But, by now we had already consumed a $170 five-gallon bucket of the stuff, and I wasn’t about to ask Eric to repaint with another color. “I’ll learn to love it,” I declared. So far, I love it not, but it’s serviceable and it will stay. Before we committed to the color, I was vascillating. Should I go with something a little darker? My gut told me I should, but I decided to trust the test patch that I’d painted. So, Subtle Taupe it was. Damn—I should have listened to my gut. I am still trying to make peace with what I’m sure people will refer to as “white trim.” The fault is entirely mine … but it will be okay.
Weeks of weather too hot and breezy for painting followed, and Eric was limited as to what he could accomplish. Tick-tock, the summer clock counted down.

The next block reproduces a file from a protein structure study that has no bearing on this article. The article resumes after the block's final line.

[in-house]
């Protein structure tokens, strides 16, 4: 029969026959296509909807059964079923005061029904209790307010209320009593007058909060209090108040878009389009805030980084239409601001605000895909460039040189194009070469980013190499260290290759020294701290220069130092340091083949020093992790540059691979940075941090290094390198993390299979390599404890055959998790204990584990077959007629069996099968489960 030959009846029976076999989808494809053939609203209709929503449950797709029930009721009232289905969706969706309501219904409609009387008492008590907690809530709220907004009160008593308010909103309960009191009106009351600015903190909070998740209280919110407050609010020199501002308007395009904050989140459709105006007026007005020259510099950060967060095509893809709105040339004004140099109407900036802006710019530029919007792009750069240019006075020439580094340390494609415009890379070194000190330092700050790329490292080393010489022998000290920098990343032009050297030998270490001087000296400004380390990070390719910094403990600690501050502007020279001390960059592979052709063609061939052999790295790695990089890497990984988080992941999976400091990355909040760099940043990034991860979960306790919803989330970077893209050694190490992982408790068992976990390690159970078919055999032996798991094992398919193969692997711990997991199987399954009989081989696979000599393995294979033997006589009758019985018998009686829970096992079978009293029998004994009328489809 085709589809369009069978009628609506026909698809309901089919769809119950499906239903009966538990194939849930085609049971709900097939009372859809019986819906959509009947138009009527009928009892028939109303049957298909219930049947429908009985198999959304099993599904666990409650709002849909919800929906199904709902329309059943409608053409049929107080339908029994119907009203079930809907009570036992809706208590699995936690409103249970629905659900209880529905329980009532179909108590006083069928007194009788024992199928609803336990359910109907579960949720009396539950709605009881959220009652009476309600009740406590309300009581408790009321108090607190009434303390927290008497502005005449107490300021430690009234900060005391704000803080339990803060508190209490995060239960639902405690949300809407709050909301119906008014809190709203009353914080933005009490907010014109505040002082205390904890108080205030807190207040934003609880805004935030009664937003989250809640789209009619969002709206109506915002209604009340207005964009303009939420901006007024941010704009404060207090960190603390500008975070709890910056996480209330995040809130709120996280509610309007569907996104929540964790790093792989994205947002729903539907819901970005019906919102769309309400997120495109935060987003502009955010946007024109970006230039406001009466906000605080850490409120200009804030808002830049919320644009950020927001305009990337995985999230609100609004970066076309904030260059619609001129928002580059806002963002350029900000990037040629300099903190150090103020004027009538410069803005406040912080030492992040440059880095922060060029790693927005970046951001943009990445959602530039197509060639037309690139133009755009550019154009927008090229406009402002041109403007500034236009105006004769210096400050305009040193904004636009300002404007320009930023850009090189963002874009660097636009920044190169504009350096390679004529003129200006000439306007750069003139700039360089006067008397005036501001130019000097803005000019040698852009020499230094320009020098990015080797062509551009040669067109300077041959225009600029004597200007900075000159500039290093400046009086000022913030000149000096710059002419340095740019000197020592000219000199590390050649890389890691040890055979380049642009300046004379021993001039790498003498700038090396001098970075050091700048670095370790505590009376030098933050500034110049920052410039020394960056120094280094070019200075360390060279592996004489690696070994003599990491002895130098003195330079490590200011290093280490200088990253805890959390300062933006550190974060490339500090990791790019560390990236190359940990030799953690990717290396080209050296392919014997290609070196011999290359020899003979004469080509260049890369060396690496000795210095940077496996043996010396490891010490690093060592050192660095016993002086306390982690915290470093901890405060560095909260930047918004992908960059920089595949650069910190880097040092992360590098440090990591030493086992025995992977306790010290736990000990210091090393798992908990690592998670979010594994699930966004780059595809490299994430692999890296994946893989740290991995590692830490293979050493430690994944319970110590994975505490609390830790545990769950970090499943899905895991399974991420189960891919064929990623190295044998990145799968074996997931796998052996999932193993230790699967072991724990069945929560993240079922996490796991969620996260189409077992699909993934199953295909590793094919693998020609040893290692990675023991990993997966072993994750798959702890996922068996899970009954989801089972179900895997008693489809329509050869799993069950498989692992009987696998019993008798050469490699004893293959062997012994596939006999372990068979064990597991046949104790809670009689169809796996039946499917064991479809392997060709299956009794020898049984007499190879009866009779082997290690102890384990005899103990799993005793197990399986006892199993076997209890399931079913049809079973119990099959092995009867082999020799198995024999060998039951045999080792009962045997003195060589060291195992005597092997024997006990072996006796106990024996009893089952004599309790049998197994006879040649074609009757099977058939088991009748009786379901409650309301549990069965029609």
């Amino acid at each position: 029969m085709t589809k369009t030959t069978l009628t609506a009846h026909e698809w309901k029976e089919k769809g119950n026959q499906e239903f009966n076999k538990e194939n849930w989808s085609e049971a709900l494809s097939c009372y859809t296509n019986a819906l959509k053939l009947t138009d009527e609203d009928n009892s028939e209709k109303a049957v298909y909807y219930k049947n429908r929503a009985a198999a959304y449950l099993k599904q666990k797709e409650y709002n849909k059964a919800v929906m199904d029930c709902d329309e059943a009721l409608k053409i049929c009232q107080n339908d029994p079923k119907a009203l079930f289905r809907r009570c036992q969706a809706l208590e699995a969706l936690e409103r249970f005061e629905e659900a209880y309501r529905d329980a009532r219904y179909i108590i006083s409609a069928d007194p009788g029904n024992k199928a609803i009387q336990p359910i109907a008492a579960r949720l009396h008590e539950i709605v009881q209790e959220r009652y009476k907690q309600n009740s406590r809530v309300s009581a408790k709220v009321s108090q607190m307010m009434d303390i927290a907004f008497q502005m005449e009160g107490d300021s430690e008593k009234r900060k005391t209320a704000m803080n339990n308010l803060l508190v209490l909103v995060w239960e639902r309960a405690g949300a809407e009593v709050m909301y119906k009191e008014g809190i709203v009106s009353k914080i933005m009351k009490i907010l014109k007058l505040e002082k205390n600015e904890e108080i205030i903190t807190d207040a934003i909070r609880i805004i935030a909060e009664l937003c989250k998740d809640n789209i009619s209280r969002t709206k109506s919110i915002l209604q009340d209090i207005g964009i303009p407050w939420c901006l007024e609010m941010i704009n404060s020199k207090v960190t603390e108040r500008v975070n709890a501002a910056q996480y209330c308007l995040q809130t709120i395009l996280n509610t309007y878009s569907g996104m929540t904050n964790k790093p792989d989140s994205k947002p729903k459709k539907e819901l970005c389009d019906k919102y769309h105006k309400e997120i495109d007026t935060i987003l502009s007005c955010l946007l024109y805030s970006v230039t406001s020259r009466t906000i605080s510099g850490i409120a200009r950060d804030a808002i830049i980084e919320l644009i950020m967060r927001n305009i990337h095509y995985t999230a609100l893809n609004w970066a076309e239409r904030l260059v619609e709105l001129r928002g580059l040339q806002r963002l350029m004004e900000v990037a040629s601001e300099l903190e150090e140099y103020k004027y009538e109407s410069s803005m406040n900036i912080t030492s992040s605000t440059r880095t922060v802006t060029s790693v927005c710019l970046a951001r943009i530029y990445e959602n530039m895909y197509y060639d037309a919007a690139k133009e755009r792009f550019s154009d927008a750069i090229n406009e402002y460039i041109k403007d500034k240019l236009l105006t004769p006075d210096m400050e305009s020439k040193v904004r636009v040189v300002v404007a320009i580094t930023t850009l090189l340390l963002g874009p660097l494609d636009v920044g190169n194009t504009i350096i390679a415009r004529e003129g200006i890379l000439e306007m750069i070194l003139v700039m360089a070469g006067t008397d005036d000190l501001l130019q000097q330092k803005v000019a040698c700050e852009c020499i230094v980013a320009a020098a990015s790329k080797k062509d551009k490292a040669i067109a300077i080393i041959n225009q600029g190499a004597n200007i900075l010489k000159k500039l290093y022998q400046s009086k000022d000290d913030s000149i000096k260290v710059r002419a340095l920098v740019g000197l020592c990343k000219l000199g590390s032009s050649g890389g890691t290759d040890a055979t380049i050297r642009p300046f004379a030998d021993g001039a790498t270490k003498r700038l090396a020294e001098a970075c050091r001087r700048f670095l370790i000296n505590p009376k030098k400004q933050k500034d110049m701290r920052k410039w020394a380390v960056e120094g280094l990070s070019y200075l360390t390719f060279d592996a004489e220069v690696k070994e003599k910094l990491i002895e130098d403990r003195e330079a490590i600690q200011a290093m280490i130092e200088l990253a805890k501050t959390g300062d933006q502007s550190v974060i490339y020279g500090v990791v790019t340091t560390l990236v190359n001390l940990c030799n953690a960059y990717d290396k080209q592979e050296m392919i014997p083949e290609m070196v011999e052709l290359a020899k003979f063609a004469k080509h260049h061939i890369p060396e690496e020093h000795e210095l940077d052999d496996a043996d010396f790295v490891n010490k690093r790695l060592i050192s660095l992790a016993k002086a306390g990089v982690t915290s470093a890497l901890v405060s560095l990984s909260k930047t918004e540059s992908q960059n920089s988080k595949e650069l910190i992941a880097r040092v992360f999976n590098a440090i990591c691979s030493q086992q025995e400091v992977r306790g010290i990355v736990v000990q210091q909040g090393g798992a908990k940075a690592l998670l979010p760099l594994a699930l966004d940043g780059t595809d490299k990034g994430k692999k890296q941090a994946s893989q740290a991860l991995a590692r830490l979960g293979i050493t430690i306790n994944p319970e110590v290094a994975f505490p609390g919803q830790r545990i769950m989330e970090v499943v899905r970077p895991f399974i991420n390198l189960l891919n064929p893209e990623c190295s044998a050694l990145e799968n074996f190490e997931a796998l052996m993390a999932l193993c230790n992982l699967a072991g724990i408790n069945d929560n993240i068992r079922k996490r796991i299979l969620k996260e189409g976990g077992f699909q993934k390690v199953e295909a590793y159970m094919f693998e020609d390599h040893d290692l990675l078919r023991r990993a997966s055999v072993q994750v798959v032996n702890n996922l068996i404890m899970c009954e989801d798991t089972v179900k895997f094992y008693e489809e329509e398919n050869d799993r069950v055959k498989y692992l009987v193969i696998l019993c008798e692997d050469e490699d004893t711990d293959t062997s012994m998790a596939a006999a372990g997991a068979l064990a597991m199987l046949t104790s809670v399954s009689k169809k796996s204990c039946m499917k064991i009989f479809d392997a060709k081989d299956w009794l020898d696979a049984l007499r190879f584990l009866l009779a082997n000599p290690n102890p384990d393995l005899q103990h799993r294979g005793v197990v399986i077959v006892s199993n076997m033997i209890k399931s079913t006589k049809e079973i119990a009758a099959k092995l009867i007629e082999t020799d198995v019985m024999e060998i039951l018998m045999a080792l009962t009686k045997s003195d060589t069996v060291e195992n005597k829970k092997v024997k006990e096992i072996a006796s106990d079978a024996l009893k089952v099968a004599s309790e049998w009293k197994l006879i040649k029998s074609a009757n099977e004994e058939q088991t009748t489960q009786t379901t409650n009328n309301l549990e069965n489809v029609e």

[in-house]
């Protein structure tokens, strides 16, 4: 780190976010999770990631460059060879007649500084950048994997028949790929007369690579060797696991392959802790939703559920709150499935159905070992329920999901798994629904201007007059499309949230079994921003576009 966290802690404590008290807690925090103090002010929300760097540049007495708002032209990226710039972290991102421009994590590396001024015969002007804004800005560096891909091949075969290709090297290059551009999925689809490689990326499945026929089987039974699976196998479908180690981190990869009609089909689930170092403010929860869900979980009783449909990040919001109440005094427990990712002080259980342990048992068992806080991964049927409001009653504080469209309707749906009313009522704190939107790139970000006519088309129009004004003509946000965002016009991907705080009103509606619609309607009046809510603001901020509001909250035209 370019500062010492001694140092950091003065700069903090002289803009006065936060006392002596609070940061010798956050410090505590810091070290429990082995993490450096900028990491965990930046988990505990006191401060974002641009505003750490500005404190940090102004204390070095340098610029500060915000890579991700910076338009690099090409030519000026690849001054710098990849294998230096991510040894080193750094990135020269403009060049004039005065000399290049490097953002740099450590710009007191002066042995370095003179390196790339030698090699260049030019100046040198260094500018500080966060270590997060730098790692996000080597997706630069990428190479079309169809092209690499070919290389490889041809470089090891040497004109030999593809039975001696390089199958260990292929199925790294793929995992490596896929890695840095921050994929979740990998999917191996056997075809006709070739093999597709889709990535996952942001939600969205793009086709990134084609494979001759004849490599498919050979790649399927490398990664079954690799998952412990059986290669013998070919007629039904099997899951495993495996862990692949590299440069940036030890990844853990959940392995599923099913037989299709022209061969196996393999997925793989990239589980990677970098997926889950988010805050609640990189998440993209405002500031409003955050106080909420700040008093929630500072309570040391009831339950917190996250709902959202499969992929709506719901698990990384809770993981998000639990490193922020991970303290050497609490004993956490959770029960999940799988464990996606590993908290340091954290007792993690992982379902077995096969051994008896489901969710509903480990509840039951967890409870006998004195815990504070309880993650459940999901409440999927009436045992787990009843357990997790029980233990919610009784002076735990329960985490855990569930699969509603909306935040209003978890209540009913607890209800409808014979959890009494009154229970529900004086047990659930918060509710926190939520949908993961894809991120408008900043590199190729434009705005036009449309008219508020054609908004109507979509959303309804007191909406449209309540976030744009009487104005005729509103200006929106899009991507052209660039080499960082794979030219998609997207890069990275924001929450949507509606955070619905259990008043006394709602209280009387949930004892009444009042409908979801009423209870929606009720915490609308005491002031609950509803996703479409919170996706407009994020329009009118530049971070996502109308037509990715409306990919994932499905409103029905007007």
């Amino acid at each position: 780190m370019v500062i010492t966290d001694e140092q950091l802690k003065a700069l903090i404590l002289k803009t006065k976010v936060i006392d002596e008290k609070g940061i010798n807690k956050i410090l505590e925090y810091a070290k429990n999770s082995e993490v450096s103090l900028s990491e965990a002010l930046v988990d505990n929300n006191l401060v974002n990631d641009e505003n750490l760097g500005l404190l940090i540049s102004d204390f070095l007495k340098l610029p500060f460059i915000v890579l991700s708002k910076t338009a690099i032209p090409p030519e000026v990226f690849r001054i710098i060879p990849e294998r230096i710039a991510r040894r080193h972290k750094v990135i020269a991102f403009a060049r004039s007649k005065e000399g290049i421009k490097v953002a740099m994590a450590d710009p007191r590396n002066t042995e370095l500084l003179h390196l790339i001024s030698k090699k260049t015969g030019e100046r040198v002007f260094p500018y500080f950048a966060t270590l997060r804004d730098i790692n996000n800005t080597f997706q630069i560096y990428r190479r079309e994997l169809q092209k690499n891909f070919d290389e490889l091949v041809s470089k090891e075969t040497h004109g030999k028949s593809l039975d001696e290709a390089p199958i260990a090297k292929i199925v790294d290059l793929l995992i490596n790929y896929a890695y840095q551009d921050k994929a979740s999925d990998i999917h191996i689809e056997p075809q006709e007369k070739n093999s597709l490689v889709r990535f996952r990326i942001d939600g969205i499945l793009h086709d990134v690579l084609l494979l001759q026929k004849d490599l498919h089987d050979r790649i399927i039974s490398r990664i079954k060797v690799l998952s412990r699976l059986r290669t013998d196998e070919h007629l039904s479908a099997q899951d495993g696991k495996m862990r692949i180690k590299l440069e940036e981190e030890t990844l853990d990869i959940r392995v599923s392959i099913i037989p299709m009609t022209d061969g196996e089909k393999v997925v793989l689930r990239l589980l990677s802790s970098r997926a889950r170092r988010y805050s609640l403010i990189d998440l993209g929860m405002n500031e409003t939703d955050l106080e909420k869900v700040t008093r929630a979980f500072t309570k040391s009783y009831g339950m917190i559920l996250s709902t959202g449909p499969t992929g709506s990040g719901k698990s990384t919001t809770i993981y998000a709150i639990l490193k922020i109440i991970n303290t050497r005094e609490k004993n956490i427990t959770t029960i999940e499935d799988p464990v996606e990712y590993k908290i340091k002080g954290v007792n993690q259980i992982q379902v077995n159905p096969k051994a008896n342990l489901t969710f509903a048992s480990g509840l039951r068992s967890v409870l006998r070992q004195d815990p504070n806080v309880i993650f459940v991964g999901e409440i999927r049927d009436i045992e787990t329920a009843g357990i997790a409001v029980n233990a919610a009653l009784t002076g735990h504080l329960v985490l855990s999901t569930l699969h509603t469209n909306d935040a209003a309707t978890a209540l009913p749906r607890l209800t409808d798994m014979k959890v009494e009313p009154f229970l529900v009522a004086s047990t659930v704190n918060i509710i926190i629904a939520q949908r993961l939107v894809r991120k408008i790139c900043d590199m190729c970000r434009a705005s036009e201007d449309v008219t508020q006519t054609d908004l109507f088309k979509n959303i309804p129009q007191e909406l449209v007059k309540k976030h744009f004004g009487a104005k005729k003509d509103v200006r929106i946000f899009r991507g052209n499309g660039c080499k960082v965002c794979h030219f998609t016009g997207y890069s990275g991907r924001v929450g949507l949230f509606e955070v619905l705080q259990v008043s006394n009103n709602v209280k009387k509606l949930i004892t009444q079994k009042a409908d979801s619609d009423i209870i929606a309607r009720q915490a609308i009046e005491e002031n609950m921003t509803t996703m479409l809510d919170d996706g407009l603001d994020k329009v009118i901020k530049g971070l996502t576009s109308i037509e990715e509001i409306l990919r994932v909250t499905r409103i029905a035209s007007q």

On another afternoon, Eric led me to our side porch paint testing lab and pointed to a patch of fresh olive green paint. It was the Mossy Aura from the five-gallon bucket … but it didn’t look like the sample I’d applied. It looked … kinda weak, more like split pea soup. No, no, this would never do! We were both disappointed. What, the paint crew at Lowe’s can’t mix the correct shade even with a computer??
We began to think that maybe we should go with Falcon’s Plume, the darker green, after all. I painted a test patch next to the Subtle Taupe trim. It would look beautiful, although the contrast between field and trim would be even greater than before—the opposite direction of where I wanted to go. Still, the combination would be stunning. And after all, hadn’t we initially decided to go bravely dark?